“Our paths will cross again!”
A key experience for the young Neumann was meeting Julie Blumenfeld, his later wife, who also came from a bourgeois Jewish family. Both were still grammar school students when they met. In contrast to Erich, Julie was not intellectually active, but primarily politically and socially engaged, not least thanks to her membership in “Blau-Weiss,” a Jewish hiking association.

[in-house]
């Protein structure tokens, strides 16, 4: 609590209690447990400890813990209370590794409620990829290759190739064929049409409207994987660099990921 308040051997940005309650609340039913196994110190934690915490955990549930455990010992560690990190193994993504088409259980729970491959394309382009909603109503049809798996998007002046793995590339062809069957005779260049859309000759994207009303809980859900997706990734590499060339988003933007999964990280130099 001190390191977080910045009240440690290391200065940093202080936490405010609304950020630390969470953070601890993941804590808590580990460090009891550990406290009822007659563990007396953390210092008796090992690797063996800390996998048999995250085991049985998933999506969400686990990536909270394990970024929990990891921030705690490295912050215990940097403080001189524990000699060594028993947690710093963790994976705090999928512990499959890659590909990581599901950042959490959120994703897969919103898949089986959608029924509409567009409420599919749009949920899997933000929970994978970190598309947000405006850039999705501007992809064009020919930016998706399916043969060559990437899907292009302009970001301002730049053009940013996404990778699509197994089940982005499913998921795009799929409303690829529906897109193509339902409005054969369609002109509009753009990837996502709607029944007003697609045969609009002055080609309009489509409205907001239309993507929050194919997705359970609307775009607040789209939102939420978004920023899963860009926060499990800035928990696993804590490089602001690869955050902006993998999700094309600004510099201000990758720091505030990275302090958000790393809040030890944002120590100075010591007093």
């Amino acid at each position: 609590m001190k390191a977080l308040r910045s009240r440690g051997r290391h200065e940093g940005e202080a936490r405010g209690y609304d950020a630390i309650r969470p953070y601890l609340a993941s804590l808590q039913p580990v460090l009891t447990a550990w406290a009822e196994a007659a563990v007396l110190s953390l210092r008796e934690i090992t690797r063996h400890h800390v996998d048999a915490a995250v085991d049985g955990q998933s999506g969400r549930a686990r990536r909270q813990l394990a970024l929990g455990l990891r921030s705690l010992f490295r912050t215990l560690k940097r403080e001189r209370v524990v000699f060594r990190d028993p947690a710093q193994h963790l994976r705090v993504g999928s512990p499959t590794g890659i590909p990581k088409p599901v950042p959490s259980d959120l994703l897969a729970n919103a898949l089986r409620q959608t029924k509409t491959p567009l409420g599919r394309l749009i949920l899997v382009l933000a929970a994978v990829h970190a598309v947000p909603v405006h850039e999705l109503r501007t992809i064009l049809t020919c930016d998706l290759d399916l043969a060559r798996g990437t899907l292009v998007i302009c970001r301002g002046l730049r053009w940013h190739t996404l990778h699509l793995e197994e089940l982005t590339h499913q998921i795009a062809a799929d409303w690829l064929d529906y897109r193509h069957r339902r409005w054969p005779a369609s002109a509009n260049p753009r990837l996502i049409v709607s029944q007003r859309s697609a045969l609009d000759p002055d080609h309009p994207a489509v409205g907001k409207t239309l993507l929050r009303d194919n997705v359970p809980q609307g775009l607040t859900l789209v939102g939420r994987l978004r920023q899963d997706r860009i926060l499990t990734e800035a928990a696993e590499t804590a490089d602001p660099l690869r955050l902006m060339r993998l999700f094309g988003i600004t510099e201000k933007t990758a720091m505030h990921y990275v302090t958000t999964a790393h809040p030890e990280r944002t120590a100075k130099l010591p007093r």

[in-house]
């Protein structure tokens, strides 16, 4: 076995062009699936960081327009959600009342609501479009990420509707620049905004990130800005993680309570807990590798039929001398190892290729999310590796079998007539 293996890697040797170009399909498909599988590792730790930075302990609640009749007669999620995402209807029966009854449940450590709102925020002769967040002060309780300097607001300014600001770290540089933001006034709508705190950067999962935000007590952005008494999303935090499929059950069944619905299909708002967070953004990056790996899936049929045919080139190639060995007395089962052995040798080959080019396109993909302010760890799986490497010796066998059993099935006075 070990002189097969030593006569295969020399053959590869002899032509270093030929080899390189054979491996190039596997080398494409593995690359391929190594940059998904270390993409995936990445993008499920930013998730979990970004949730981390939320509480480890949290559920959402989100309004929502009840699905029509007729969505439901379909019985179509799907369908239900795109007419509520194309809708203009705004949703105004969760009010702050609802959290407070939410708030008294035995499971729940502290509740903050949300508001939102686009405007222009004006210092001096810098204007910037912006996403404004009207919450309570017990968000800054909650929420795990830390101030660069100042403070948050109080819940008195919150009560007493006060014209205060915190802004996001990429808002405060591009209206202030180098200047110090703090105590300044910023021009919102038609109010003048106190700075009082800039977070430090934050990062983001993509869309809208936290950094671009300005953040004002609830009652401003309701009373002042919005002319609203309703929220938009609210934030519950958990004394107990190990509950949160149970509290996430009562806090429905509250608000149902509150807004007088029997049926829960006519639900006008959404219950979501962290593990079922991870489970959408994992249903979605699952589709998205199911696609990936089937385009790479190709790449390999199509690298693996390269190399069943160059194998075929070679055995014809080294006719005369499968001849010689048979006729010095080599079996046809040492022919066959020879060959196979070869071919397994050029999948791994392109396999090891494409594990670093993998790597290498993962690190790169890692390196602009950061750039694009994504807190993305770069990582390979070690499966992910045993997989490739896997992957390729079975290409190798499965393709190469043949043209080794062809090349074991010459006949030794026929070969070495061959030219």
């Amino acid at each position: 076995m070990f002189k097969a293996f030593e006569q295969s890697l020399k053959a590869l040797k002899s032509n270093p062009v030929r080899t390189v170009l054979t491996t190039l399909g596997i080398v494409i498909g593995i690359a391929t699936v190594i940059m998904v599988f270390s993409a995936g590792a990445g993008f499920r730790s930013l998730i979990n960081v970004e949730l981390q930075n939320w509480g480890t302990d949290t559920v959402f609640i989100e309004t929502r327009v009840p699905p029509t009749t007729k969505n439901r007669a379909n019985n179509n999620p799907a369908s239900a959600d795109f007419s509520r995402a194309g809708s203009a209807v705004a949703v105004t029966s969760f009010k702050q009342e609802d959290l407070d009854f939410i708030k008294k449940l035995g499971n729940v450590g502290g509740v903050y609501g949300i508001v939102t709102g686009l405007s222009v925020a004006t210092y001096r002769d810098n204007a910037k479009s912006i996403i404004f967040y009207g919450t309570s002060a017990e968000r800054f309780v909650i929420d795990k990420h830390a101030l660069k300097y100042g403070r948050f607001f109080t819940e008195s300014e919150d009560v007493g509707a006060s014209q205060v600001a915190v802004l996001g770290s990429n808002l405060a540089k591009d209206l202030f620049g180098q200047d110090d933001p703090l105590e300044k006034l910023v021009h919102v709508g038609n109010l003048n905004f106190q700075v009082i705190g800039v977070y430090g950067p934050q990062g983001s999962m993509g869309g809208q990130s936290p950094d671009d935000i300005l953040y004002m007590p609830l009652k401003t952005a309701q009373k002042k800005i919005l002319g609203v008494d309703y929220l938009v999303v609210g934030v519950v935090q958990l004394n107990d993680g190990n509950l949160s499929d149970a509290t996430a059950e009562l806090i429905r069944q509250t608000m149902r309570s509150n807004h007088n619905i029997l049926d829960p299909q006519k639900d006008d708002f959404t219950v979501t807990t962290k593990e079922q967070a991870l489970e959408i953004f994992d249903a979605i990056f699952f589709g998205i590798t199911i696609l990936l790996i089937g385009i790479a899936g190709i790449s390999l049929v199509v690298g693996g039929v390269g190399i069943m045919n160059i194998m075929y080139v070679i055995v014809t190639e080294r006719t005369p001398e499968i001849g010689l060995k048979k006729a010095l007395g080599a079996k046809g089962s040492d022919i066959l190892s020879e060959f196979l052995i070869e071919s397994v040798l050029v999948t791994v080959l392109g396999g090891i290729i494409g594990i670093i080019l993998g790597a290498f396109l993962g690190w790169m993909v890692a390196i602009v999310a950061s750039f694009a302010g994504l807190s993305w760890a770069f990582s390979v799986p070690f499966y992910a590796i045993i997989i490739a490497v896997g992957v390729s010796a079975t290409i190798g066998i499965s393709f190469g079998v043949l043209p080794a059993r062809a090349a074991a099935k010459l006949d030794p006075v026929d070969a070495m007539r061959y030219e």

In the aftermath of World War I, when Germany, yet above all Berlin, faced an influx of Eastern Jewish refugees, Julie worked as a voluntary social worker in a home for Eastern Jewish children. As in Erich’s family, Zionism also sparked great controversy among the Blumenfelds. After finishing their education—Erich as a philosopher and physician, Julie as an infant nurse and chirologist—the couple left their native Germany in 1933. They had meanwhile married and had a young son. Their next way station was Zurich, where they both trained as analysts with C.G. Jung.